The pain of tonight may feel fresh, but we've been here before.
Eoin Hand's reign ended in a 4-1 hammering against Denmark in Dublin 4 back in 1985, as a brilliant Danish side exploited an Irish side playing an unfamiliar 3-5-2 formation. Hand admitted that he experimented with the lineup as there was nothing at stake, but his tinkering ended widening the chasm of class between the sides. Hand's plan was stupid, but it was at least a plan.
Tonight was an extraordinary, lamentable indictment of Martin O'Neill's management. After Ireland fell behind to Eriksen's wicked, brilliant goal to make it 2-1, Denmark sat back comfortably and watched the Irish side implode. They looked like a side who had never played together before, with sloppy passing and indecision met with tetchy exchanges between players. Brady admonished Harry Arter for taking too long to pass. Ciaran Clark berated Darren Randolph for not coming for a ball off his line. Clark himself heard some McClean caviling minutes earlier, for mindlessly knocking a ball out of play. McClean and Meyler collided in their own penalty area.
Soon, most accepted that Ireland needed to cling onto half-time for an opportunity to regroup. It is no exaggeration now to say that they would have been better served not trotting into the dressing rooms at all, as Martin O'Neill found a flame and doused it in petrol.
The manager panicked blindly, and gutted his entire midfield to bring on Wes Hoolahan and Aiden McGeady. The latter did not make sense: why have confidence in Callum O'Dowda for the away leg, and not play him here? O'Neill made those subs knowing surely that Shane Long would make an appearance at some point.
Hoolahan's selection signalled some intent to play the ball around Denmark, but who was going to give the ball to him? A midfield, in its most rudimentary sense, should consist of somebody to win it and somebody give it. O'Neill stripped his midfield bare to frontload the pitch. This was less an example of bringing a knife to a gun fight than it was bringing a one-armed man wildly brandishing a knife to a gun fight.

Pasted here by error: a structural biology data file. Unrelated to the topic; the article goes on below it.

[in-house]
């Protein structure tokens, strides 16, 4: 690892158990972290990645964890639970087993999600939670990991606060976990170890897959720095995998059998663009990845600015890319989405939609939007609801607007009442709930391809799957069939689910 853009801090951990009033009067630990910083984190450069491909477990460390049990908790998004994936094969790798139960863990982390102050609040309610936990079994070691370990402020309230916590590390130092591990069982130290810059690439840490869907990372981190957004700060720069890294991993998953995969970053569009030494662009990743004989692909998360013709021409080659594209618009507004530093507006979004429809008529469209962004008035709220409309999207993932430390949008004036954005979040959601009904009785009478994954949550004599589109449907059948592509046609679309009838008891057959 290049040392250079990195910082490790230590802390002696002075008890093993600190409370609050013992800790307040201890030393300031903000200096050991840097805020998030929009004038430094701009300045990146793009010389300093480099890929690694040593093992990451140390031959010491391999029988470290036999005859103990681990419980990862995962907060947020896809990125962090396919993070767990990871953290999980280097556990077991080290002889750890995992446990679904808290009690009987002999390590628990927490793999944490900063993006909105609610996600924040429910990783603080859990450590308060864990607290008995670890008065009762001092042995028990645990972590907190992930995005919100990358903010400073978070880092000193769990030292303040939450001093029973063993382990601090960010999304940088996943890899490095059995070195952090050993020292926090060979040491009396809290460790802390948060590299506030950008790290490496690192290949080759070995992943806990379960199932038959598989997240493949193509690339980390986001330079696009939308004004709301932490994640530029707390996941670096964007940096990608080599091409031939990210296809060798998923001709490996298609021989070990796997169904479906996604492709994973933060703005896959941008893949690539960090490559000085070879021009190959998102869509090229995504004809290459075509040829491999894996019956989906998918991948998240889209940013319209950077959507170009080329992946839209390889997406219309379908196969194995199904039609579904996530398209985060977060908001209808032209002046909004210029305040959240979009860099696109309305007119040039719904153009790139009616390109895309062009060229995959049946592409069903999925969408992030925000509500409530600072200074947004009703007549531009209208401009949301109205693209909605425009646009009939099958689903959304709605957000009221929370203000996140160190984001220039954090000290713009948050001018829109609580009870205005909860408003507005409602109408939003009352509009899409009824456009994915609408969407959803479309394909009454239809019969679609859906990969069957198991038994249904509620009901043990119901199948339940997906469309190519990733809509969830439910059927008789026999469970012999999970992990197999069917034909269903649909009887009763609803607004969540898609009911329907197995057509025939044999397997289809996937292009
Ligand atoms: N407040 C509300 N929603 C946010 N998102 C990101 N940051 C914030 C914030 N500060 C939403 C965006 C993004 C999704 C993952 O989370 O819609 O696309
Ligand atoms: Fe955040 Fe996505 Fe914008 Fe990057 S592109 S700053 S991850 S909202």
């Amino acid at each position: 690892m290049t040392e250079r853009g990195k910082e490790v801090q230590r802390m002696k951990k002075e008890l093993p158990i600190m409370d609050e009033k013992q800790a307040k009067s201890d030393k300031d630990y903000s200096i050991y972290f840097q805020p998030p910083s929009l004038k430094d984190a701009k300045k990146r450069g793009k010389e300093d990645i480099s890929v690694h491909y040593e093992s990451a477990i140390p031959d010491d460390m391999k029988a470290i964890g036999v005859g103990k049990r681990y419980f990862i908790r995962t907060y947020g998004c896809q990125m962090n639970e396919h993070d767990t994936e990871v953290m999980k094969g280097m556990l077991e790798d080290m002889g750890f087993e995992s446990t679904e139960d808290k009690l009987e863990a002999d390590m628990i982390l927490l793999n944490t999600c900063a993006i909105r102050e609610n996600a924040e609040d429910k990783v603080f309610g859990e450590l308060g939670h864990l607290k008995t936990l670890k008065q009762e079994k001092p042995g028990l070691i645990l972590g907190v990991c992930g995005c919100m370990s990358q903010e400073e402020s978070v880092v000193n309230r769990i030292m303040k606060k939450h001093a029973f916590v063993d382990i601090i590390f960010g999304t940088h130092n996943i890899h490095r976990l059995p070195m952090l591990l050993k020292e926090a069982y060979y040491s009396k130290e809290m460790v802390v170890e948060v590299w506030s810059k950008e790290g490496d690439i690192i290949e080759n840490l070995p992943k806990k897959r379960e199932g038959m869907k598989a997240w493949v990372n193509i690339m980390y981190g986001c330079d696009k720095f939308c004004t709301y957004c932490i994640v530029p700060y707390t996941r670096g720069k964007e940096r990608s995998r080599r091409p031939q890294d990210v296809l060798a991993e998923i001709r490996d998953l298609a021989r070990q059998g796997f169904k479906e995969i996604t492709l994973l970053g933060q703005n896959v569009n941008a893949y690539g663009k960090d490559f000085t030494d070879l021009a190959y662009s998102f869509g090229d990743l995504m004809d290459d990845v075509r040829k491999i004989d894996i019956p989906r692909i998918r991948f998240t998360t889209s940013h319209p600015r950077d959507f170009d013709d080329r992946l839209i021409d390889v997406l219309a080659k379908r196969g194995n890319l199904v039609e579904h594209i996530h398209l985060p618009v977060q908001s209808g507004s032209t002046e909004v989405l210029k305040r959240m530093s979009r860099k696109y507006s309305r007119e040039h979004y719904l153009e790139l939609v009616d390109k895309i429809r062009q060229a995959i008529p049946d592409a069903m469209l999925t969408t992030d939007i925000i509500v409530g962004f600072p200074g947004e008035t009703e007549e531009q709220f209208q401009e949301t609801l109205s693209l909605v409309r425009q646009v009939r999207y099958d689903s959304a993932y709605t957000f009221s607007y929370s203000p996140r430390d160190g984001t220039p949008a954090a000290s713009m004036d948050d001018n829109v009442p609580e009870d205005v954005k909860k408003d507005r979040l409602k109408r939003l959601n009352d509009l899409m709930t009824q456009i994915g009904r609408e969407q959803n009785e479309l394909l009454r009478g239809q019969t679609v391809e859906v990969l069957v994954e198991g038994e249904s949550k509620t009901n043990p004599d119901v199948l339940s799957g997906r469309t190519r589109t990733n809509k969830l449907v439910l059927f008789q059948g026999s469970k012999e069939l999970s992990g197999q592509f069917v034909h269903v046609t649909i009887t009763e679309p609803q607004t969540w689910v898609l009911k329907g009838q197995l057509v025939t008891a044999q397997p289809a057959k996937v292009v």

Christian Eriksen could hardly believe his luck as he was given the freedom of Dublin 4, and he unsurprisingly made hay. This should not necessarily be dressed up as an Eriksen masterclass, Ireland were very hospitable opponents. Ireland's football under Martin O'Neill is often referred to as archaic - Simon Kjaer called it "primitive" - but this proved to be something revolutionary, a kind of postmodern approach to the game; football without positions, without a formation and without a plan.
Jeff Hendrick was briefly Ireland's entire midfield, until he went to centre-back to replace Ciaran Clark, sacrificed for Shane Long. then, it appeared to consist of nobody. Ireland ended the game with six forwards, a midfielder, a pair of full-backs, Shane Duffy and Darren Randolph.
Shay Given's comments on exactly what Martin O'Neill does for Ireland bubbled to the surface ahead of this game, but the peculiar alchemy struck in Cardiff and Copenhagen kept those questions in abeyance, glossed over as Martin O'Neill was portrayed as a kind of genius chemist, finding the right solution regardless of what he had at his disposal. Tonight it blew up in his face however, and he, Roy Keane and the rest of the management side now face a discomfiting few weeks.
Tony O'Donoghue asked James McClean afterward whether this was proof that spirit alone was not enough. Often it is, and perhaps it would have been good enough to beat Denmark tonight had it not been fractured and shattered by a moment of panic by the manager.
Ireland do not have the players to compete at the elite level, but it is extraordinary to say that we do not have the nous to organise them.